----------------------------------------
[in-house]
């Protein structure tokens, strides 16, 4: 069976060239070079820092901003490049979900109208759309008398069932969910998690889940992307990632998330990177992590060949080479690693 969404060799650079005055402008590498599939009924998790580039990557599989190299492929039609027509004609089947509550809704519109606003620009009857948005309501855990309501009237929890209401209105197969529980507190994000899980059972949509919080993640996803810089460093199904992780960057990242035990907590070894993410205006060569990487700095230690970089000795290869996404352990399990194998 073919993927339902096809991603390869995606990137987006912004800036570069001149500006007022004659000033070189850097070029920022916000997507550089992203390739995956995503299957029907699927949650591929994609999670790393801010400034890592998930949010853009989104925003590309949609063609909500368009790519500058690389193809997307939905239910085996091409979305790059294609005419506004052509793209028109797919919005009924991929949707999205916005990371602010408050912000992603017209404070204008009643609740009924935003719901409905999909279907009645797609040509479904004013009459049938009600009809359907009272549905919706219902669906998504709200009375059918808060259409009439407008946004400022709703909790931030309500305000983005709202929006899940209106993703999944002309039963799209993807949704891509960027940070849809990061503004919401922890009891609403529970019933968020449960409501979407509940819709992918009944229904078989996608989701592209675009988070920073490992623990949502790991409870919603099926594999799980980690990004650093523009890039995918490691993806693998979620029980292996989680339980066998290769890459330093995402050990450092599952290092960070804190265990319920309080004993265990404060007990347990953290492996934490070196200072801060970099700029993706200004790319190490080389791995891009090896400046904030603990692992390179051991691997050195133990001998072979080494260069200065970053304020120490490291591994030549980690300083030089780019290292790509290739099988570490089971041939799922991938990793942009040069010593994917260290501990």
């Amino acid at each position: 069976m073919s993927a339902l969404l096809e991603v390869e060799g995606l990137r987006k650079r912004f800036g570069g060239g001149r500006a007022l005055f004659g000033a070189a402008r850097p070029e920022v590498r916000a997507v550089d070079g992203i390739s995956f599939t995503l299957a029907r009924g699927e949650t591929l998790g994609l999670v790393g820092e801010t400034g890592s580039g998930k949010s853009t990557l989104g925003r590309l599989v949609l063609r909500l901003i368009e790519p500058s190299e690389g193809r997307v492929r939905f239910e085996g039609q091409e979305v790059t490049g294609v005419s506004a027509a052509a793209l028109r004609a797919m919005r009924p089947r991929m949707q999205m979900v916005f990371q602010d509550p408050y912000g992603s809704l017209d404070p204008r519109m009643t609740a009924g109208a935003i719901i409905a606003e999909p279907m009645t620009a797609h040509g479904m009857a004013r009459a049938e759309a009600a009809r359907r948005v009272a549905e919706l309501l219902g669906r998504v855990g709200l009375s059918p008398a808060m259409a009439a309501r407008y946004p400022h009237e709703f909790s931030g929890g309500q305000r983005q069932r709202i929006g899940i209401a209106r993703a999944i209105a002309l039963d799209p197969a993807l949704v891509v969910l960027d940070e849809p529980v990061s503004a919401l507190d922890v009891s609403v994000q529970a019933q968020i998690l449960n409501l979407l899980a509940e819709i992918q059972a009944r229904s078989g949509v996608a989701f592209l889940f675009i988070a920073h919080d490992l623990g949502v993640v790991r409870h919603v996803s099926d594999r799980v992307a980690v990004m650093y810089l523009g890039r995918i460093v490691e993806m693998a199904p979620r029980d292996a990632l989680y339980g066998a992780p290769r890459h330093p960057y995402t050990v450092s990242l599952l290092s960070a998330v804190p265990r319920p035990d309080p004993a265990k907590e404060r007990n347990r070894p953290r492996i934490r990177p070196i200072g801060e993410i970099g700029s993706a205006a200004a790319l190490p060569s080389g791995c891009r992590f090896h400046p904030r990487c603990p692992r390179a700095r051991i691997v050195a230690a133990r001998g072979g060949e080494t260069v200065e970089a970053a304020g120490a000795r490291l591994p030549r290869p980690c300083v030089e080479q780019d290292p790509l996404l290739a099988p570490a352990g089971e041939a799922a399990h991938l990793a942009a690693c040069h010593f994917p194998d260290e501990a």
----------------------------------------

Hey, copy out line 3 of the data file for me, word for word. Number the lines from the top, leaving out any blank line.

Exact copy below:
């Amino acid at each position: 069976m073919s993927a339902l969404l096809e991603v390869e060799g995606l990137r987006k650079r912004f800036g570069g060239g001149r500006a007022l005055f004659g000033a070189a402008r850097p070029e920022v590498r916000a997507v550089d070079g992203i390739s995956f599939t995503l299957a029907r009924g699927e949650t591929l998790g994609l999670v790393g820092e801010t400034g890592s580039g998930k949010s853009t990557l989104g925003r590309l599989v949609l063609r909500l901003i368009e790519p500058s190299e690389g193809r997307v492929r939905f239910e085996g039609q091409e979305v790059t490049g294609v005419s506004a027509a052509a793209l028109r004609a797919m919005r009924p089947r991929m949707q999205m979900v916005f990371q602010d509550p408050y912000g992603s809704l017209d404070p204008r519109m009643t609740a009924g109208a935003i719901i409905a606003e999909p279907m009645t620009a797609h040509g479904m009857a004013r009459a049938e759309a009600a009809r359907r948005v009272a549905e919706l309501l219902g669906r998504v855990g709200l009375s059918p008398a808060m259409a009439a309501r407008y946004p400022h009237e709703f909790s931030g929890g309500q305000r983005q069932r709202i929006g899940i209401a209106r993703a999944i209105a002309l039963d799209p197969a993807l949704v891509v969910l960027d940070e849809p529980v990061s503004a919401l507190d922890v009891s609403v994000q529970a019933q968020i998690l449960n409501l979407l899980a509940e819709i992918q059972a009944r229904s078989g949509v996608a989701f592209l889940f675009i988070a920073h919080d490992l623990g949502v993640v790991r409870h919603v996803s099926d594999r799980v992307a980690v990004m650093y810089l523009g890039r995918i460093v490691e993806m693998a199904p979620r029980d292996a990632l989680y339980g066998a992780p290769r890459h330093p960057y995402t050990v450092s990242l599952l290092s960070a998330v804190p265990r319920p035990d309080p004993a265990k907590e404060r007990n347990r070894p953290r492996i934490r990177p070196i200072g801060e993410i970099g700029s993706a205006a200004a790319l190490p060569s080389g791995c891009r992590f090896h400046p904030r990487c603990p692992r390179a700095r051991i691997v050195a230690a133990r001998g072979g060949e080494t260069v200065e970089a970053a304020g120490a000795r490291l591994p030549r290869p980690c300083v030089e080479q780019d290292p790509l996404l290739a099988p570490a352990g089971e041939a799922a399990h991938l990793a942009a690693c040069h010593f994917p194998d260290e501990a």